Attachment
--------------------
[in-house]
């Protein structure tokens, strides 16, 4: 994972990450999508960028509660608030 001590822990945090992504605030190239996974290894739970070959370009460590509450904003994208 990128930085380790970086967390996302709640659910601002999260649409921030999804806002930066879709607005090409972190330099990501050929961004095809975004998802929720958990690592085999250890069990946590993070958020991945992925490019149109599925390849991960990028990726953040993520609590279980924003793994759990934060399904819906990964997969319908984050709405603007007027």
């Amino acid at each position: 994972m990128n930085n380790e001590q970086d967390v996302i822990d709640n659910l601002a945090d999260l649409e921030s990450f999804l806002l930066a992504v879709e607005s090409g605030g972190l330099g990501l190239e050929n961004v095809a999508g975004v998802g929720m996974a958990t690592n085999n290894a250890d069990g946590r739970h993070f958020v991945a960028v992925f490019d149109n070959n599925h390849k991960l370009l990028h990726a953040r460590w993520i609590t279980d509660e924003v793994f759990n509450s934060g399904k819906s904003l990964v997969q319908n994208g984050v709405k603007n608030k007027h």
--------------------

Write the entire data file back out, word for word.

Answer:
[in-house]
């Protein structure tokens, strides 16, 4: 994972990450999508960028509660608030 001590822990945090992504605030190239996974290894739970070959370009460590509450904003994208 990128930085380790970086967390996302709640659910601002999260649409921030999804806002930066879709607005090409972190330099990501050929961004095809975004998802929720958990690592085999250890069990946590993070958020991945992925490019149109599925390849991960990028990726953040993520609590279980924003793994759990934060399904819906990964997969319908984050709405603007007027």
């Amino acid at each position: 994972m990128n930085n380790e001590q970086d967390v996302i822990d709640n659910l601002a945090d999260l649409e921030s990450f999804l806002l930066a992504v879709e607005s090409g605030g972190l330099g990501l190239e050929n961004v095809a999508g975004v998802g929720m996974a958990t690592n085999n290894a250890d069990g946590r739970h993070f958020v991945a960028v992925f490019d149109n070959n599925h390849k991960l370009l990028h990726a953040r460590w993520i609590t279980d509660e924003v793994f759990n509450s934060g399904k819906s904003l990964v997969q319908n994208g984050v709405k603007n608030k007027h």